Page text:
Companies also have had a habit of low-balling their earnings forecasts in the past, giving them an easier hurdle to clear when they report final results. As a result, earnings often beat the predictions of Wall Street analysts.

For example, early forecasts for the first quarter of this year showed that companies would report a 3.2 percent decline in earnings. Once all the numbers were tallied, earnings climbed 4.2 percent.

Outside of energy, many companies are in good health, investors say.

“To me the story is underneath the headline numbers,” said Darrell Cronk, chief investment officer at Wells Fargo Investment Institute. “You still have really good growth in a number of sectors.”

Earnings are expected to grow strongly for telecommuncations companies, as well as health care firms.

On Tuesday, JPMorgan, the largest U.S. bank by assets, said that its second-quarter profit rose 4 percent. Profits increased as the bank continued to trim its expenses.

Johnson & Johnson was another big-name company reporting earnings. The maker of Band-Aids, medical devices and drugs said restrained spending and a sizeable one-time gain helped boost its earnings more than 4 percent in its latest quarter. It also raised its profit forecast for the year despite a negative impact from the strengthening dollar.

As more companies report earnings in the coming weeks, investors see three key issues:

OIL-COLLAPSE IMPACT

The collapse in oil prices has hit energy companies hard. Second-quarter earnings are projected to slump 61 percent from the same period a year earlier, making it by far the worst-performing industry. If energy companies are excluded from the mix, earnings for S&P 500 companies are forecast to rise 3.8 percent.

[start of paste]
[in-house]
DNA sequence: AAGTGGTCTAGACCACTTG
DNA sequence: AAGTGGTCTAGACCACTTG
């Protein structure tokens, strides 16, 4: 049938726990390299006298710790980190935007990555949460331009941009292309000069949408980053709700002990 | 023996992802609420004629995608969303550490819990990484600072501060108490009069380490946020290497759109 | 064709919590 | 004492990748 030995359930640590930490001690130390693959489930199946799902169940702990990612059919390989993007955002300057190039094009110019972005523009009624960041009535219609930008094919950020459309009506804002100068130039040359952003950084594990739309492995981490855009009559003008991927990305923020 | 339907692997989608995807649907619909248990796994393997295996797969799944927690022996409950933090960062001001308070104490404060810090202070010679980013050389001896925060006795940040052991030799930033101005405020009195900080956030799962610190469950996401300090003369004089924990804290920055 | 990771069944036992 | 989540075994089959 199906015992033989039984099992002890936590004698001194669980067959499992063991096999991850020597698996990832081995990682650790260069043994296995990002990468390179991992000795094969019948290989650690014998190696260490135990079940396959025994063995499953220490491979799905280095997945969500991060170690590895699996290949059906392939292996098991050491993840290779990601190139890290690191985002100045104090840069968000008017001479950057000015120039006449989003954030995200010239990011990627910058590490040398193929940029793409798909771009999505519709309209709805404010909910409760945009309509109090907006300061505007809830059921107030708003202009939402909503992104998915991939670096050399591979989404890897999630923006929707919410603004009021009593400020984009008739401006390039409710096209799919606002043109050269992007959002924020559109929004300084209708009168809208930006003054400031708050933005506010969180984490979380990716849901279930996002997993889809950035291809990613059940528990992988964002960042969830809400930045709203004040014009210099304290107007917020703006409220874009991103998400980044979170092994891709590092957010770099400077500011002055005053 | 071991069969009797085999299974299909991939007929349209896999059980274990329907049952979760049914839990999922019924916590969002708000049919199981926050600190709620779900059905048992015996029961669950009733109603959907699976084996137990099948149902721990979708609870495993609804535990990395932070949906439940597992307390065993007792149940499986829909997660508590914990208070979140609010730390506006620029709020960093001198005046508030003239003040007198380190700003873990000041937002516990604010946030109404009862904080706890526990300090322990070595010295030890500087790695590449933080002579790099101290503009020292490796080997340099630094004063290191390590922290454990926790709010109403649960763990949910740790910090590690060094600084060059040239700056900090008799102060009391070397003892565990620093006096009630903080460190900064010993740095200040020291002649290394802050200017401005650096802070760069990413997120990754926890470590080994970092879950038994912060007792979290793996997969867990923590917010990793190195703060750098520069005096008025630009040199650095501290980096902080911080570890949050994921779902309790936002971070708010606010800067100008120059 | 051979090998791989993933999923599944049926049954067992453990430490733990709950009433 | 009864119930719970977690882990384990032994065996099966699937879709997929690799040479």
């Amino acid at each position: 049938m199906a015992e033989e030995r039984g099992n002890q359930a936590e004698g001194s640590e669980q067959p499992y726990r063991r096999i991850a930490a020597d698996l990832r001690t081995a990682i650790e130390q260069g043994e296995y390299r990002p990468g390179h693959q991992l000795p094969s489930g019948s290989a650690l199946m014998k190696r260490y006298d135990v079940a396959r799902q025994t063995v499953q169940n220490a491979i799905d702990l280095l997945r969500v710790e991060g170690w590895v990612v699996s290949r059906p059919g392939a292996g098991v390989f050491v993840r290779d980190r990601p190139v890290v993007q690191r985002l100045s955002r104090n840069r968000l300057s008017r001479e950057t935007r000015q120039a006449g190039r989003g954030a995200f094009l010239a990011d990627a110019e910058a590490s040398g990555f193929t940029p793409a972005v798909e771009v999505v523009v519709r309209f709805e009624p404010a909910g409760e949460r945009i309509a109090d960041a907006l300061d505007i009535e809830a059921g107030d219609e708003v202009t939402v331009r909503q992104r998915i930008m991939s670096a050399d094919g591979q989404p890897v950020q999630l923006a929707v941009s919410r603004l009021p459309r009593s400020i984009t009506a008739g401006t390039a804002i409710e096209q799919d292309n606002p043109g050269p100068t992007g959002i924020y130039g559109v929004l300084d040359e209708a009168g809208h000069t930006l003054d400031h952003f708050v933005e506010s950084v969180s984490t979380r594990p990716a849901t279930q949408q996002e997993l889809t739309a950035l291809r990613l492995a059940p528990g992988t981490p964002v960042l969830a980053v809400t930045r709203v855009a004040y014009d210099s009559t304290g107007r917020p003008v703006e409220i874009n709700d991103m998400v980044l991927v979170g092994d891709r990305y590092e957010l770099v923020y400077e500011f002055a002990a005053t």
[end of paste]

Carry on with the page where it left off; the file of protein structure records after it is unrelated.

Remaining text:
CONSUMER SPENDING

Many investors are optimistic about companies that rely on consumer spending. That’s because hiring has steadily improved this year and there are signs that wages are edging higher. And while the slump in oil has hurt energy producers, it has also lowered gas prices, putting more money into shoppers’ pockets.

Earnings for the consumer discretionary sector, which includes Macy’s and Amazon, as well as entertainment companies Netflix and CBS, are expected to grow 6.1 percent.

“The consumer has a bit more free cash,” said State Street’s Arone.

EUROPE’S RESILIENCE

Sure, Greece has been in a drag on stocks in recent weeks. But the European economy was actually showing signs of strength before anxiety soared over Greece possibly leaving the eurozone — the group of 19 countries that share the single euro currency. Europe’s economy grew 0.4 percent in the first quarter, its best performance since the second quarter of 2013. Growth in Europe was actually faster than in the U.S.

“The big question is Europe and are U.S. multi-nationals seeing any signs of a durable recovery there,” said David Lefkowitz, an executive director and equity strategist at UBS.

Investors will be eager to hear from companies whether the Greek crisis has had an impact on their business in Europe, he said.